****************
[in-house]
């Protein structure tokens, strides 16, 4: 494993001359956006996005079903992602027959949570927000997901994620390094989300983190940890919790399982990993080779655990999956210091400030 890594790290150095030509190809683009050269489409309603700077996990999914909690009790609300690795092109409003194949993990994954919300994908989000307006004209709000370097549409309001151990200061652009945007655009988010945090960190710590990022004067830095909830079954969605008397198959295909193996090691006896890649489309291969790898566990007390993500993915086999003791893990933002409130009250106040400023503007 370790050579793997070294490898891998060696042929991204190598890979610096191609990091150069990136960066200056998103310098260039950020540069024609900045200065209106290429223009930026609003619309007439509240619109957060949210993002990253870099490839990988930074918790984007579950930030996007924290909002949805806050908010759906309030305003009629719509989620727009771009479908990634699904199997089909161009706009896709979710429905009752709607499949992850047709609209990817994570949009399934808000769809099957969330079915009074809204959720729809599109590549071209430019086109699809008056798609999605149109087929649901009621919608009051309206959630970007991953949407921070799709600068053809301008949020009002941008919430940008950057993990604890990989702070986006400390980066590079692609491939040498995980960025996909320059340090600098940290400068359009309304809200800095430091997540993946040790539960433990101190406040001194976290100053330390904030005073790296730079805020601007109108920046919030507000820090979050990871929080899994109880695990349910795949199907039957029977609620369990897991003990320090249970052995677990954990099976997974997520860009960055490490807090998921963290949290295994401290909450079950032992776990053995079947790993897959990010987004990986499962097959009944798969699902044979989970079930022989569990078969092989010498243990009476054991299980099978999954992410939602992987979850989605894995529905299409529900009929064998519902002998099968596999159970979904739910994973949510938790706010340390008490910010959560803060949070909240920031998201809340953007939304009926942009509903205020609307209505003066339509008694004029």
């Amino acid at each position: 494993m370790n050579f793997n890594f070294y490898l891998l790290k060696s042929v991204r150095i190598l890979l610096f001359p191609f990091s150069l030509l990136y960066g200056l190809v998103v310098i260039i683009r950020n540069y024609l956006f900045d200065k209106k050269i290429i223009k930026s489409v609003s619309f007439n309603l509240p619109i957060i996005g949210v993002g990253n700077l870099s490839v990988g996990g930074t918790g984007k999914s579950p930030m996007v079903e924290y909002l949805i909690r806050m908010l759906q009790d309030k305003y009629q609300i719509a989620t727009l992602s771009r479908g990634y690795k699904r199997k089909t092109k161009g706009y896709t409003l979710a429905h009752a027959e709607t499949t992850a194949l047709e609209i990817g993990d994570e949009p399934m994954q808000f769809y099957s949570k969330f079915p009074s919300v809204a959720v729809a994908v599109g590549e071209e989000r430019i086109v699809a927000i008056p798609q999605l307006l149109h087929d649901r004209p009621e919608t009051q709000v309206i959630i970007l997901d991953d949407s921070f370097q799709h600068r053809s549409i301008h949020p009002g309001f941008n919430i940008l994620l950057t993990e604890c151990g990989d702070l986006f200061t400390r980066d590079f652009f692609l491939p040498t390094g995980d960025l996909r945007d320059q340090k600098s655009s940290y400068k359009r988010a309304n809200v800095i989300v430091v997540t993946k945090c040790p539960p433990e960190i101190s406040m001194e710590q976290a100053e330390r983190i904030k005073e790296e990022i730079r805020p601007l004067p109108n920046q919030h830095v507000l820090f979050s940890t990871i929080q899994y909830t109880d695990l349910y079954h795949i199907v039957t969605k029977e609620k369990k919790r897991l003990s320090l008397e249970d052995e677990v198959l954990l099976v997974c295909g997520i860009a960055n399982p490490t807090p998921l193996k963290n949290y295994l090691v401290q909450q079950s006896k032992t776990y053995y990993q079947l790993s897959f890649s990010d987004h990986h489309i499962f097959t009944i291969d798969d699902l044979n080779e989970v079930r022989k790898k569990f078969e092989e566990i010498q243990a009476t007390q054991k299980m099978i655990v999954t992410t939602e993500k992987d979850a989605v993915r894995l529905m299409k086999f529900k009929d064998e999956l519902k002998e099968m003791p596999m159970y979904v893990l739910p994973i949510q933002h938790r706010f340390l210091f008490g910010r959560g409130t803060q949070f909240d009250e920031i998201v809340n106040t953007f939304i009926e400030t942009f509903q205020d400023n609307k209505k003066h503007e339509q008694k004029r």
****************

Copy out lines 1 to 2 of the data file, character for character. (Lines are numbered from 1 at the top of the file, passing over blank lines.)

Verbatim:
[in-house]
């Protein structure tokens, strides 16, 4: 494993001359956006996005079903992602027959949570927000997901994620390094989300983190940890919790399982990993080779655990999956210091400030 890594790290150095030509190809683009050269489409309603700077996990999914909690009790609300690795092109409003194949993990994954919300994908989000307006004209709000370097549409309001151990200061652009945007655009988010945090960190710590990022004067830095909830079954969605008397198959295909193996090691006896890649489309291969790898566990007390993500993915086999003791893990933002409130009250106040400023503007 370790050579793997070294490898891998060696042929991204190598890979610096191609990091150069990136960066200056998103310098260039950020540069024609900045200065209106290429223009930026609003619309007439509240619109957060949210993002990253870099490839990988930074918790984007579950930030996007924290909002949805806050908010759906309030305003009629719509989620727009771009479908990634699904199997089909161009706009896709979710429905009752709607499949992850047709609209990817994570949009399934808000769809099957969330079915009074809204959720729809599109590549071209430019086109699809008056798609999605149109087929649901009621919608009051309206959630970007991953949407921070799709600068053809301008949020009002941008919430940008950057993990604890990989702070986006400390980066590079692609491939040498995980960025996909320059340090600098940290400068359009309304809200800095430091997540993946040790539960433990101190406040001194976290100053330390904030005073790296730079805020601007109108920046919030507000820090979050990871929080899994109880695990349910795949199907039957029977609620369990897991003990320090249970052995677990954990099976997974997520860009960055490490807090998921963290949290295994401290909450079950032992776990053995079947790993897959990010987004990986499962097959009944798969699902044979989970079930022989569990078969092989010498243990009476054991299980099978999954992410939602992987979850989605894995529905299409529900009929064998519902002998099968596999159970979904739910994973949510938790706010340390008490910010959560803060949070909240920031998201809340953007939304009926942009509903205020609307209505003066339509008694004029």